Sorry, I didn’t mean for this to go out quite so early this morning. Darn 24-hour clocks!
I recently checked in to the Hyatt Olive8 last weekend for a little stay-cation while working on my dissertation AND trying to help Megan with some wedding planning. Note to self: Do not plan a wedding while writing your dissertation and searching for a job. I got a good rate, a quiet place to work, and a central location to do some of the legwork necessary when visiting a dozen venues all over the city. I also wanted to see if it was a good option for the future when negotiating a block of rooms for our guests. Overall I had an excellent stay.
This was my first hotel stay since completing my Gold Passport Diamond trial, so I was slightly disappointed when I didn’t get a room upgrade. (That also happened at the Grand Hyatt New York, which I’ll talk about later, but only because we showed up early and the pre-assigned suite wasn’t yet available.) Still, it was a reasonably sized room on the top (17th) floor of the hotel, which has condos above that. My view was of the green roof below and the Paramount Theater and Grand Hyatt across the corner. Had I one of the suites, I might have had a good shot of seeing Puget Sound.
The room was an example of sensible contemporary style, exactly what I like about West Coast cities like Seattle and San Francisco. I don’t need or generally like an all-black marble bathroom or stark white molded furniture. New York, Los Angeles, and Las Vegas all grate on my nerves when they do this. Everything was comfortable and well designed, although I have a few minor nitpicks:
- The soap tray had no grip on the counter, so it spun and slid away every time I touched it.
- The window had an open vent at the bottom (why?), and it took me a while to realize I could slide it closed and reduce the traffic noise.
- You must insert your room key in a slot by the door to keep the lights on, which is fine. But it didn’t control the two lamps by the window, which I always forgot to turn off manually.
I did say these were minor complaints. Those lamps were actually a pleasure to use because, unlike at most hotels, the switch was easy to find. Small things count, and for the most part this hotel paid attention to getting the right. The writing desk was also comfortable (I used it a lot!) and WiFi was easy to set up by just entering a password for Diamond and Platinum guests instead of paying every 24 h and getting the charge removed.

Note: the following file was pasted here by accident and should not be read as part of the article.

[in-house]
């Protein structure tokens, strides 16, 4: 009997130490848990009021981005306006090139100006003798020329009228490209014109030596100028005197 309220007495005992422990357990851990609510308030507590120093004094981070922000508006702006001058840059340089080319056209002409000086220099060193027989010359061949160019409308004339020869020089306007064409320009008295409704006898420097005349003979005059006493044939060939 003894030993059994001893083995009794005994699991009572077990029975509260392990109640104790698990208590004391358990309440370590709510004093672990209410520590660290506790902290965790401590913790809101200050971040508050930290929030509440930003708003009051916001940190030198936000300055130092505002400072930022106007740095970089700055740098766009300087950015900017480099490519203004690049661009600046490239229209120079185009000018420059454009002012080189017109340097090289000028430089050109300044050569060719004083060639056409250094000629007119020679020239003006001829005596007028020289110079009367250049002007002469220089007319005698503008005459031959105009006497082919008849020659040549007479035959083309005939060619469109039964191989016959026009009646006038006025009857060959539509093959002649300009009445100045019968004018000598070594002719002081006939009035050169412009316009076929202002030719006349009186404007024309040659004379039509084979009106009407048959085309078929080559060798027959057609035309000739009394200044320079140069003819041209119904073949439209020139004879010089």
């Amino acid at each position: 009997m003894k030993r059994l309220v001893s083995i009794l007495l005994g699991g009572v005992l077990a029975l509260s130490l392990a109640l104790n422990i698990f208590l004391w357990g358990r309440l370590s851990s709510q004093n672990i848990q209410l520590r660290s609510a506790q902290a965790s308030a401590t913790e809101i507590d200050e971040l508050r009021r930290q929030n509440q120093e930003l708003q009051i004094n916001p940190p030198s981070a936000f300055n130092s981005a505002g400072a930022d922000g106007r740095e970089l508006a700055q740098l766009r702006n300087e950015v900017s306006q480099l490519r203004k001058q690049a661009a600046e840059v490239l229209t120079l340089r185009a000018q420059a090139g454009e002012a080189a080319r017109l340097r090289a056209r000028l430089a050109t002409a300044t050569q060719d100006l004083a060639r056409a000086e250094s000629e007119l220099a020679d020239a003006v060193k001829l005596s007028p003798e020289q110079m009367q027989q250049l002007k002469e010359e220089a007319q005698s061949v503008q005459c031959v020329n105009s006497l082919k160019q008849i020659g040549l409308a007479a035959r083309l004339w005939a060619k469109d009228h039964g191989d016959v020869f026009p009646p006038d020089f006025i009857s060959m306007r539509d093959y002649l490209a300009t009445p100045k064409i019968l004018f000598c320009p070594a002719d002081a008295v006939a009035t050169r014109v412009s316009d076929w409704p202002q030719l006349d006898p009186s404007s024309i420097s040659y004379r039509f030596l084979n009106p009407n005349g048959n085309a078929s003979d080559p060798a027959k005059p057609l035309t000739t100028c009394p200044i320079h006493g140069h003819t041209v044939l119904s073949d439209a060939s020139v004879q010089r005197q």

The Hyatt Olive8 is the first LEED-certified hotel in Seattle, a distinction that shows itself in a variety of subtle ways. That room key switch by the door is one, as are the saltwater lap pool and the local ingredients at its well-reviewed restaurant, Urbane. I chose a bottle of red wine with goat cheese and crackers instead of my usual points for the Diamond welcome amenity and got a bottle of The Score ’08 by For a Song Vineyards instead of the usual Canvas Merlot at most Hyatts. It was good, but I think I still like the Canvas better. The goat cheese, however, was delightful. I normally am not a cheese fan, particularly weird things like goat cheese, but I gobbled this up. Hopefully it’s something I can actually buy in a local store.
Because the Olive8 doesn’t have a Regency Club, Diamond guests are provided breakfast at Urbane each morning. You’ll get a paper card for each day of your stay, and on the back it says that it’s good for a continental breakfast for one person. This is not true. It took me a second visit to the reception desk to get it sorted out, but the card is actually good for anything on the menu for four people. I was even encouraged to invite any friends in town to breakfast, and we were able to interview one of the wedding planners over breakfast. Taken to the maximum advantage, this could be a $100 benefit each day for a room that might cost only $150 with tax after using a AAA or Costco discount.
There was no wait on any of the mornings, but service varied. Two mornings I still got a bill at the end of the meal, and it wasn’t clear that 20% gratuity was already included in the Diamond benefit. Like Gary, I found that bringing out the check for a free meal was a bit annoying. The third morning was best, when the server was very friendly and just told me to leave when I was done: no paperwork for what was, after all, a free meal. The fourth morning the bill was actually zeroed out, but I still got charged for it after check out. After giving Hyatt a call, it was returned to my card in about a week.
We tried lots of things on the menu, and everything was good. It didn’t beat any of my favorites in Seattle, but it was pretty good especially given there was no wait and it was reasonably priced. I have to comment that the food was too sweet. Avoid the salsa that comes with everything. Still, it might be worth coming back for dinner some day. All in all it was a good way to escape for a weekend, and I am fortunate to be able to stop by whenever I like in the future for a cocktail or a meal.
(You can get free Internet and other benefits at all Hyatt hotels by signing up for a Hyatt Visa credit card from Chase. Earn two free nights after your first use, plus complimentary Platinum status. Check out my review, or use this link to get the current best offer.)